The principal consideration for enforcement is that it should be proportionate and sufficient. The emerging trends see a move away from civil enforcement officers undertaking a punitive role to job titles and descriptions that are designated to assist users find parking and provide a valuable way-finding service. Evidence from San Francisco, Westminster and Auckland has supported the position that as time restrictions are removed for on-street parking, despite potentially the cost of parking increasing, compliance has improved. This supports the position that a significant number of infringements are not a result of an intention to breach the parking rules, but due to user requirements being unsatisfied by the prevailing rules or payment methods (especially through overstaying a pre-determined estimation of stay).
Westminster saw a 50% increase in casual parking revenues from 2006/07 to 2011/12 accompanied by a reduction in the number of Penalty Charge Notices issued. This is ascribed to the easier payment methods provided by phone over finding sufficient cash for meters and the extended stay periods offered in some locations. (Fitsall, The Intelligent Kerbside, 2012).
In advance of the ubiquitous inclusion of GPS capabilities within new vehicles, there are other more immediate options being trialled using RFID that open up new services for subscribing users.
Over the longer term, linking the increased prevalence of locational accuracy of a vehicle will offer automated compliance in most cases and may ease the type and scale of enforcement required. Time restrictions and payment limits for individual events will be systemic and not require continuous enforcement; if a charge is being collected the system will be assumed to be making accurate and correct charges. Enforcement will move to addressing individual errors with the system or users that dis-engage from the automation to avoid charging.
Forecasting Demand & Financing New Parking Infrastructure
A financial viability assessment helps inform the selection of the most appropriate ‘financial model’ to take new car park scheme(s) forward. There are several different types of model that can be developed to procure and operate car parks and from a ‘private finance’ (or ‘PPP’ aspect), the following models are typical:
- Build Operate Transfer (BOT): a contract with a private sector contractor to design, build and operate a public facility (such as a car park) for a defined period, after which the facility is handed back to the public sector. The facility is financed by the public sector and remains in public ownership throughout the contract. The key drivers under this model are the transfer of operating risk as well the transfer of design and construction risk. This model is particularly suited to projects that have a significant operating element such as a public car park.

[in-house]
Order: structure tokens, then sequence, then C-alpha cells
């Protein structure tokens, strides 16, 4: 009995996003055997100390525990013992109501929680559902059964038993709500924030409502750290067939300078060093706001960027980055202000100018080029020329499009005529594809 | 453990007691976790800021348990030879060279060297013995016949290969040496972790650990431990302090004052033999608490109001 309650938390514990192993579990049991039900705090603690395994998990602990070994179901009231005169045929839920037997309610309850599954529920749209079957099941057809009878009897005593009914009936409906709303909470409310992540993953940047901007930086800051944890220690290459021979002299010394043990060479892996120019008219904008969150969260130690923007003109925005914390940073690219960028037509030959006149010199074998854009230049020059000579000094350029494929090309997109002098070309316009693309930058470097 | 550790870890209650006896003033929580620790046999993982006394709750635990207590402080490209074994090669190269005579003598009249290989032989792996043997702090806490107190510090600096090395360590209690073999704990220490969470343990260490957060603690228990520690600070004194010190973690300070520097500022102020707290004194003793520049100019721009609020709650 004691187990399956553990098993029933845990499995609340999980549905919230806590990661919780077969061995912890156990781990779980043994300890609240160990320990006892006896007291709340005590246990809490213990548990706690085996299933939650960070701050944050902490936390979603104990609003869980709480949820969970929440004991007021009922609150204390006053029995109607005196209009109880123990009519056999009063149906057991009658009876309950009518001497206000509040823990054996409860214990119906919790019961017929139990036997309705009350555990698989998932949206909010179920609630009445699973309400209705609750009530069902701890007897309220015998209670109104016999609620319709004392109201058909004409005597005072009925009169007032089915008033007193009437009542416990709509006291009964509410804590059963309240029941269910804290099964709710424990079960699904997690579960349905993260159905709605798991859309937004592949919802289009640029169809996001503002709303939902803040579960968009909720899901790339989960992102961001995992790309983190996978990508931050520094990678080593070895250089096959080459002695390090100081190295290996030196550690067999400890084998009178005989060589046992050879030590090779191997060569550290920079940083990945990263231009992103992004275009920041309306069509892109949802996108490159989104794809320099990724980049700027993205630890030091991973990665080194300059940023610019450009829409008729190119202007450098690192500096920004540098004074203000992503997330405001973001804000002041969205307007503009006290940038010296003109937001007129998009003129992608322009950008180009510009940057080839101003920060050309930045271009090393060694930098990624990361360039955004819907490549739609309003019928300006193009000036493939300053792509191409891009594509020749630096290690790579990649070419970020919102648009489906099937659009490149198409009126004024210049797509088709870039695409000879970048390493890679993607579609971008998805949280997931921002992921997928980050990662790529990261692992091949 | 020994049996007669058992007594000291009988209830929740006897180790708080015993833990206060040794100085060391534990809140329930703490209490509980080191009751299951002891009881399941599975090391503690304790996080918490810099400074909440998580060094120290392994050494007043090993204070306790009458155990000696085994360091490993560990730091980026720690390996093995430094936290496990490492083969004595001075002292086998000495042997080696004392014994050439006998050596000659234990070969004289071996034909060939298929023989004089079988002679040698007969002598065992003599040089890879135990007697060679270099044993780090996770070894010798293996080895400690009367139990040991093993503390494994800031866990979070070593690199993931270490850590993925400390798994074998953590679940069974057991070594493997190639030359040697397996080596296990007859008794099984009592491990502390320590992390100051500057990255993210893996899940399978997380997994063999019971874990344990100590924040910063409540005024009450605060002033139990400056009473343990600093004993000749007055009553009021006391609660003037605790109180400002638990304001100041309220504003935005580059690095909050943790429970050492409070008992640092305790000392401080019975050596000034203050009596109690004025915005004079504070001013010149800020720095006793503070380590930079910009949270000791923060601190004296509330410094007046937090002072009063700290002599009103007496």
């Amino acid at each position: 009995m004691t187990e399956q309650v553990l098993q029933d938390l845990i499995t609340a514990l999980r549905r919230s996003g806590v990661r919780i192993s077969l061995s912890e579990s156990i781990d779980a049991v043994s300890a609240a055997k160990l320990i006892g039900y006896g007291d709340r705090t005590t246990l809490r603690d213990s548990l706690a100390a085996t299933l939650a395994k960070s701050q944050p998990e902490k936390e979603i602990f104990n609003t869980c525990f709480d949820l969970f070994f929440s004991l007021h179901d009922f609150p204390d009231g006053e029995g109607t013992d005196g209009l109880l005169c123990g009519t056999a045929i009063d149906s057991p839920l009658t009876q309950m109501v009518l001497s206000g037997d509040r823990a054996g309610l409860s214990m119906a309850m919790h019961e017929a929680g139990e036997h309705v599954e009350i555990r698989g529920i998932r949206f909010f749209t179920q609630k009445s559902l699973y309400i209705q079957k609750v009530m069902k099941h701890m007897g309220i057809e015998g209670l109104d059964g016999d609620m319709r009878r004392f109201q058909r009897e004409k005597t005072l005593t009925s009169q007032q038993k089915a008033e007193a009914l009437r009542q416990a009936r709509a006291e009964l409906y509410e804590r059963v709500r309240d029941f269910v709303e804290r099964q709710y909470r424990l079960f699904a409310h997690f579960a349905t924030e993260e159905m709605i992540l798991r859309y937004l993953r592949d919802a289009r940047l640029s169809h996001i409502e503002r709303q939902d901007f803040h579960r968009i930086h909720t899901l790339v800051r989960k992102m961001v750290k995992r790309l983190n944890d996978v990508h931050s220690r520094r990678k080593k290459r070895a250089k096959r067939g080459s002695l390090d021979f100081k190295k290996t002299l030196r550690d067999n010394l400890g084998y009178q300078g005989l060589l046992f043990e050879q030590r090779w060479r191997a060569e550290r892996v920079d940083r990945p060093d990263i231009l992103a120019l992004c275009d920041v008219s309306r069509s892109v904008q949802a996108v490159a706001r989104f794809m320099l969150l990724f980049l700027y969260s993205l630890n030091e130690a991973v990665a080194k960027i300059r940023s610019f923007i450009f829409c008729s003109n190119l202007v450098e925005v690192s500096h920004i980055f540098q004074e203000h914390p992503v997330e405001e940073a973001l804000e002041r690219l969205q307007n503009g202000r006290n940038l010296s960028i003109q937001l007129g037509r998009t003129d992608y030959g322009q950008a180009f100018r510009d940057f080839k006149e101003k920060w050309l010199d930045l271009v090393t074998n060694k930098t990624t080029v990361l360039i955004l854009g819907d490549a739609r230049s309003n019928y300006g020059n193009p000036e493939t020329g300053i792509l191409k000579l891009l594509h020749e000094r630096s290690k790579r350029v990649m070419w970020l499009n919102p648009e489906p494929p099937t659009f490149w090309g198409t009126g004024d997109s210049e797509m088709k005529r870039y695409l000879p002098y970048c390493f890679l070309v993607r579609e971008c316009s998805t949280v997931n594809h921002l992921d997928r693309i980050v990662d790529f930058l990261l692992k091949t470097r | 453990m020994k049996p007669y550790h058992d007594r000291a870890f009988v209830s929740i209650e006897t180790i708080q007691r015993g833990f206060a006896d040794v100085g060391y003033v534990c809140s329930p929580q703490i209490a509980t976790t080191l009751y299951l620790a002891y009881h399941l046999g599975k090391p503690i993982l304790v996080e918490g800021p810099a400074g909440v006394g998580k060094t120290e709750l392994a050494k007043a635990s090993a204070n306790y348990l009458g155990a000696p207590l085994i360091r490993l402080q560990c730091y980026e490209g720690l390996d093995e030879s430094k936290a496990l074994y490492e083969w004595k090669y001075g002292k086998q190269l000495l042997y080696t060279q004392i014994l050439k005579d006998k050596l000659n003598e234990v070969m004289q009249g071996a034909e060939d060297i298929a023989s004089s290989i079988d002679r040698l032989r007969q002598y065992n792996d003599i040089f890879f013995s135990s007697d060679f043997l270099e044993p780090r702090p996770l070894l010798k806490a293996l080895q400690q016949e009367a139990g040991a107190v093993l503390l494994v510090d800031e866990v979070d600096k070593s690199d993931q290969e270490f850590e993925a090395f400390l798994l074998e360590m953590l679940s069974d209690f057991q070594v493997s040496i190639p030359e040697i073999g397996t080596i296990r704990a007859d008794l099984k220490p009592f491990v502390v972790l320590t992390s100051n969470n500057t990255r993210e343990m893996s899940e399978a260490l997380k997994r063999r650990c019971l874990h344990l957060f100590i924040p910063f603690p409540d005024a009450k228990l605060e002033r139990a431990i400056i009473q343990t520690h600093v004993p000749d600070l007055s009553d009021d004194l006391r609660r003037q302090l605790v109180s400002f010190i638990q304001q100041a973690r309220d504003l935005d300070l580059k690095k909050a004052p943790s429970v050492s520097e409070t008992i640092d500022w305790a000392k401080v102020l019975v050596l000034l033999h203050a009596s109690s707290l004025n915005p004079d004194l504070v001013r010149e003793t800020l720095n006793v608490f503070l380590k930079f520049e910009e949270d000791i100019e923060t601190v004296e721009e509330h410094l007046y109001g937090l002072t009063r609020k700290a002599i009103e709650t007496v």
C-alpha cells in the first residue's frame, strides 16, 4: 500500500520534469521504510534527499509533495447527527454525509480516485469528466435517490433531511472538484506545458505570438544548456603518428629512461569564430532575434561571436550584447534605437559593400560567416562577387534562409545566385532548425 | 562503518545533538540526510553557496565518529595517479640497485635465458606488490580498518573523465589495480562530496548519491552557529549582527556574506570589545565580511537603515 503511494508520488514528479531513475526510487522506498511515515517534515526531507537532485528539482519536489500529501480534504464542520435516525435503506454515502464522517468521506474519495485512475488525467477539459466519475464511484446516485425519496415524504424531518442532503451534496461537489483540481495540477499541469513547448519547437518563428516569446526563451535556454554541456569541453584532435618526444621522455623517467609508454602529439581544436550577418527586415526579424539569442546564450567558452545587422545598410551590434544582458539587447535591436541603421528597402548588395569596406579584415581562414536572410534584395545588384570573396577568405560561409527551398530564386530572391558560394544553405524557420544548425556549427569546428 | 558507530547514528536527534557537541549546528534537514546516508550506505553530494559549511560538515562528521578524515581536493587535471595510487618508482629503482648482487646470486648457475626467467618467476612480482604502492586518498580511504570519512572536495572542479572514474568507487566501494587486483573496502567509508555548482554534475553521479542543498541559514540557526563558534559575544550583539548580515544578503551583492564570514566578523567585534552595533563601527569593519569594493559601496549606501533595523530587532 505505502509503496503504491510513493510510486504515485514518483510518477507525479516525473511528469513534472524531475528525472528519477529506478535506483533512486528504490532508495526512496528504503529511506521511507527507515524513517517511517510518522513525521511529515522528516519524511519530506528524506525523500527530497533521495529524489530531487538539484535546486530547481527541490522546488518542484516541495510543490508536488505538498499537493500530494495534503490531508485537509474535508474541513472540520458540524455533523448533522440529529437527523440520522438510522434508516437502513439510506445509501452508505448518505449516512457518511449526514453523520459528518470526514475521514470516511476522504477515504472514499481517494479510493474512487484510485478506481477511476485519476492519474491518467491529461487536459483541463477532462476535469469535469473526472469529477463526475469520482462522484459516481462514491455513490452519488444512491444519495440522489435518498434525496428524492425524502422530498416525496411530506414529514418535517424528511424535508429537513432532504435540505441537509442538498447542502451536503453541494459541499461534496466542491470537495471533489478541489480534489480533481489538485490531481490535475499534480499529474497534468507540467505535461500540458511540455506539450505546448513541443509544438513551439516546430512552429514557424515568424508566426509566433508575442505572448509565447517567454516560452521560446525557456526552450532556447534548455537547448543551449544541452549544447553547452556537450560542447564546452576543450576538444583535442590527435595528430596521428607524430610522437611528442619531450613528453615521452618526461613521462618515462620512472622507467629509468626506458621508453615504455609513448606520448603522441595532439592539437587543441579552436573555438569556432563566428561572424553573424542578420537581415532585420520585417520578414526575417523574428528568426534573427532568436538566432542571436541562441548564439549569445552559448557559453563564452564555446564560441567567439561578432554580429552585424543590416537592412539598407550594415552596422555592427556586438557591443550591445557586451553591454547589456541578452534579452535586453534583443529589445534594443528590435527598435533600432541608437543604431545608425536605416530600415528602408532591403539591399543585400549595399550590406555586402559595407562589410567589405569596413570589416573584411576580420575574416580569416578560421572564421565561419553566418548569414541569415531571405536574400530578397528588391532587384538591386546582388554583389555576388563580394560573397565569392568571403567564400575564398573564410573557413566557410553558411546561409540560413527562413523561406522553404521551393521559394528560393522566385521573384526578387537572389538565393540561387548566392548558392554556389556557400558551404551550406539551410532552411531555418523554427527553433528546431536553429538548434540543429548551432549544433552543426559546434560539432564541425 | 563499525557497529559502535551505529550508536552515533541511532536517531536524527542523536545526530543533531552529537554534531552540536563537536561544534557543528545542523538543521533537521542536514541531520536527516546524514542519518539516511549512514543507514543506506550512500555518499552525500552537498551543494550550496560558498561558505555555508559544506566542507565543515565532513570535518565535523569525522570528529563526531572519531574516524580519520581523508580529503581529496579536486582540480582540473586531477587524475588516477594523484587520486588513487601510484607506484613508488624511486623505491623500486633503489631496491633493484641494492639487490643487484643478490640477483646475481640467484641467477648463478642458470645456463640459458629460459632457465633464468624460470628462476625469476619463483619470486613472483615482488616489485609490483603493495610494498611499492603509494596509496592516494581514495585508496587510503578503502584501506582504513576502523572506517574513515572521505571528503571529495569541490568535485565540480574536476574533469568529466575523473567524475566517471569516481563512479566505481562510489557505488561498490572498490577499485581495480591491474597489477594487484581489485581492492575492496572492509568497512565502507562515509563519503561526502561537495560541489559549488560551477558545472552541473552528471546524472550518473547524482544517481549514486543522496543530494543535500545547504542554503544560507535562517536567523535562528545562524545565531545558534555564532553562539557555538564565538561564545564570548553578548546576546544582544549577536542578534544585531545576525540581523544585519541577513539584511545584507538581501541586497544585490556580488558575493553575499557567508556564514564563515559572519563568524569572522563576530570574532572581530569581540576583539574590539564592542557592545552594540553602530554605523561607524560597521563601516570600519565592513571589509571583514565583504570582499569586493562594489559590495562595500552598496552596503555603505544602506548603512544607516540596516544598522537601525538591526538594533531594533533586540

- Design Build Finance Operate (DBFO): a contract with a private party to design, build, operate and finance a facility for a defined period (after which the facility reverts to the public sector). The facility is owned by the private sector for the contract period and the key drivers are the use of private finance and the transfer of design, construction and operating risk. Again, this is suited to a project that involves a significant operating element and is particularly suited to transport projects such as roads, car parks, etc.
- Concession: similar to DBFO except the private sector recovers costs from user charges (or parking charges). Again, private finance is used whilst design, construction and operating risks are transferred. This model is suited to projects where user charging is a key feature, such as a public car park.
In addition to the above, alternative delivery models include service contracts where the asset remains in public ownership and the contract is typically short term (around 1 to 3 years in duration). The capital investment comes from the public sector and the contract covers a service fee paid by the public sector to the private sector for specific services, such as the operation of a car park. Operating and maintenance responsibilities are shared by the public and private sectors whilst commercial risk remains with the public sector.
Management contracts can typically last for 3 to 8 years and refer to models where the private sector manages the operation of a public service and received fees paid directly by the public sector. In this model, operating and maintenance are the responsibilities of the private sector.
Another model is that of a lease contract (lasting between 5 and 10 years) whereby the private sector manages, operates, repairs and/or maintains a public service to specified standards. Fees are charges to users and the service provider pays the public sector authority rent for use of the facility. Unlike the two other types of contract described above, this model features the transfer of commercial risk to the private sector.
We can undertake modelling of demand within the context of competing providers or options to identify whether the parking is adequate for the peak days just before and immediately after Christmas and what the annual cost may be to provide this level of capacity across the whole year. It may be that an optimal and more cost-effective solution for the town relies not on providing more permanent capacity but using temporary solutions to expand peak period capacity when required. This type of strategy is highly suitable for seaside destinations that may incorporate use of temporary overspill parking sites during summer months, but also applicable for many situations where there are intermittent peak demands. We have used a number of tools to identify the potential cost of providing for the peak and helped our clients and stakeholders re-scope these peak demand problems in a more cost-effective way.